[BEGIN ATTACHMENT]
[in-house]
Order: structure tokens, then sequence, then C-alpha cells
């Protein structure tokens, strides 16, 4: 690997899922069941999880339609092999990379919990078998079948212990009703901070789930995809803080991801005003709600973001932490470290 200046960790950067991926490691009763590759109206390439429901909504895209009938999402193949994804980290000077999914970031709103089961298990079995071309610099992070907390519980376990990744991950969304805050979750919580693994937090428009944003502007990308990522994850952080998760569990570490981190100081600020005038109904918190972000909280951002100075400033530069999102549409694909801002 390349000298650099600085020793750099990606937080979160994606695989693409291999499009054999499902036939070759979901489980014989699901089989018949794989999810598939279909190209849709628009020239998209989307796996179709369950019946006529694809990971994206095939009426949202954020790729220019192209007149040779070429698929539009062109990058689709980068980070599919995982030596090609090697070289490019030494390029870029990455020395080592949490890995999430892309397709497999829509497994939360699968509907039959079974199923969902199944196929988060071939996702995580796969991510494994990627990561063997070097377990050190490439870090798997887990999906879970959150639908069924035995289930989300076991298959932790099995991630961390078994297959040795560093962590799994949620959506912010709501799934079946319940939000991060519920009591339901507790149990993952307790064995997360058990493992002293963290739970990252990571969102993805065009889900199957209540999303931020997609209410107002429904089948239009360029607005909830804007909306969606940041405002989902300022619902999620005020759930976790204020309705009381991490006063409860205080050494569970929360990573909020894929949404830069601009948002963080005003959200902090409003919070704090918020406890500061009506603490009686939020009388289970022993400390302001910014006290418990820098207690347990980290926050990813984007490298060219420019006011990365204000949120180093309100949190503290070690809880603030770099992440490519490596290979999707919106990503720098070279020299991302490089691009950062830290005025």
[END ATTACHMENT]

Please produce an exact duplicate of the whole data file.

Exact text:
[in-house]
Order: structure tokens, then sequence, then C-alpha cells
């Protein structure tokens, strides 16, 4: 690997899922069941999880339609092999990379919990078998079948212990009703901070789930995809803080991801005003709600973001932490470290 200046960790950067991926490691009763590759109206390439429901909504895209009938999402193949994804980290000077999914970031709103089961298990079995071309610099992070907390519980376990990744991950969304805050979750919580693994937090428009944003502007990308990522994850952080998760569990570490981190100081600020005038109904918190972000909280951002100075400033530069999102549409694909801002 390349000298650099600085020793750099990606937080979160994606695989693409291999499009054999499902036939070759979901489980014989699901089989018949794989999810598939279909190209849709628009020239998209989307796996179709369950019946006529694809990971994206095939009426949202954020790729220019192209007149040779070429698929539009062109990058689709980068980070599919995982030596090609090697070289490019030494390029870029990455020395080592949490890995999430892309397709497999829509497994939360699968509907039959079974199923969902199944196929988060071939996702995580796969991510494994990627990561063997070097377990050190490439870090798997887990999906879970959150639908069924035995289930989300076991298959932790099995991630961390078994297959040795560093962590799994949620959506912010709501799934079946319940939000991060519920009591339901507790149990993952307790064995997360058990493992002293963290739970990252990571969102993805065009889900199957209540999303931020997609209410107002429904089948239009360029607005909830804007909306969606940041405002989902300022619902999620005020759930976790204020309705009381991490006063409860205080050494569970929360990573909020894929949404830069601009948002963080005003959200902090409003919070704090918020406890500061009506603490009686939020009388289970022993400390302001910014006290418990820098207690347990980290926050990813984007490298060219420019006011990365204000949120180093309100949190503290070690809880603030770099992440490519490596290979999707919106990503720098070279020299991302490089691009950062830290005025």